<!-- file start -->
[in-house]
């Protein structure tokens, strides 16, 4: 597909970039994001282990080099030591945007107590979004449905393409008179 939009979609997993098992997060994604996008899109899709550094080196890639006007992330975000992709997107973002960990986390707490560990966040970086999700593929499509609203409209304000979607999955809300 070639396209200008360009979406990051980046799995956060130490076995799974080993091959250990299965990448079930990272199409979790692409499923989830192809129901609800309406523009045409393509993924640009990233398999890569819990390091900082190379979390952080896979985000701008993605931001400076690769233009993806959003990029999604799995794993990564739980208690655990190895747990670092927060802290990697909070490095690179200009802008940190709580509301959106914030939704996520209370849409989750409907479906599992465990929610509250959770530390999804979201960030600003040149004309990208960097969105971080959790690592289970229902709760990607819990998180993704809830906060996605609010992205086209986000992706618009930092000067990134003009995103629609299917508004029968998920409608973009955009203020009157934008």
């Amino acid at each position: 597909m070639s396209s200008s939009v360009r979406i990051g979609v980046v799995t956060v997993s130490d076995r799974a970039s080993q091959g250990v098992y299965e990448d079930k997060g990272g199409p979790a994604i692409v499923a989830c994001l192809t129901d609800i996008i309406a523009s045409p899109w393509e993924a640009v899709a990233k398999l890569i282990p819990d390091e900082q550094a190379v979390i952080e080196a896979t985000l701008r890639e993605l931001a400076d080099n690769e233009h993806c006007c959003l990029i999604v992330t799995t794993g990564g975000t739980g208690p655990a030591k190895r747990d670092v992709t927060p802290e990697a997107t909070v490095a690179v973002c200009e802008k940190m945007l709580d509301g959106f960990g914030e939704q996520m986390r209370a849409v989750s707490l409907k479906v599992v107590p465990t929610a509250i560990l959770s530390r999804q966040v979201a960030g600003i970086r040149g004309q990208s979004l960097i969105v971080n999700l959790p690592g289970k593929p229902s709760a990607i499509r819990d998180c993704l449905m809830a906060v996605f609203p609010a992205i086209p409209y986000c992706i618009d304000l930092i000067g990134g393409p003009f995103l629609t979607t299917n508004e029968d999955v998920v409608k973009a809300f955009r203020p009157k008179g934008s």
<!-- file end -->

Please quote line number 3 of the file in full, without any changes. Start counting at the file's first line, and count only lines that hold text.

């Amino acid at each position: 597909m070639s396209s200008s939009v360009r979406i990051g979609v980046v799995t956060v997993s130490d076995r799974a970039s080993q091959g250990v098992y299965e990448d079930k997060g990272g199409p979790a994604i692409v499923a989830c994001l192809t129901d609800i996008i309406a523009s045409p899109w393509e993924a640009v899709a990233k398999l890569i282990p819990d390091e900082q550094a190379v979390i952080e080196a896979t985000l701008r890639e993605l931001a400076d080099n690769e233009h993806c006007c959003l990029i999604v992330t799995t794993g990564g975000t739980g208690p655990a030591k190895r747990d670092v992709t927060p802290e990697a997107t909070v490095a690179v973002c200009e802008k940190m945007l709580d509301g959106f960990g914030e939704q996520m986390r209370a849409v989750s707490l409907k479906v599992v107590p465990t929610a509250i560990l959770s530390r999804q966040v979201a960030g600003i970086r040149g004309q990208s979004l960097i969105v971080n999700l959790p690592g289970k593929p229902s709760a990607i499509r819990d998180c993704l449905m809830a906060v996605f609203p609010a992205i086209p409209y986000c992706i618009d304000l930092i000067g990134g393409p003009f995103l629609t979607t299917n508004e029968d999955v998920v409608k973009a809300f955009r203020p009157k008179g934008s």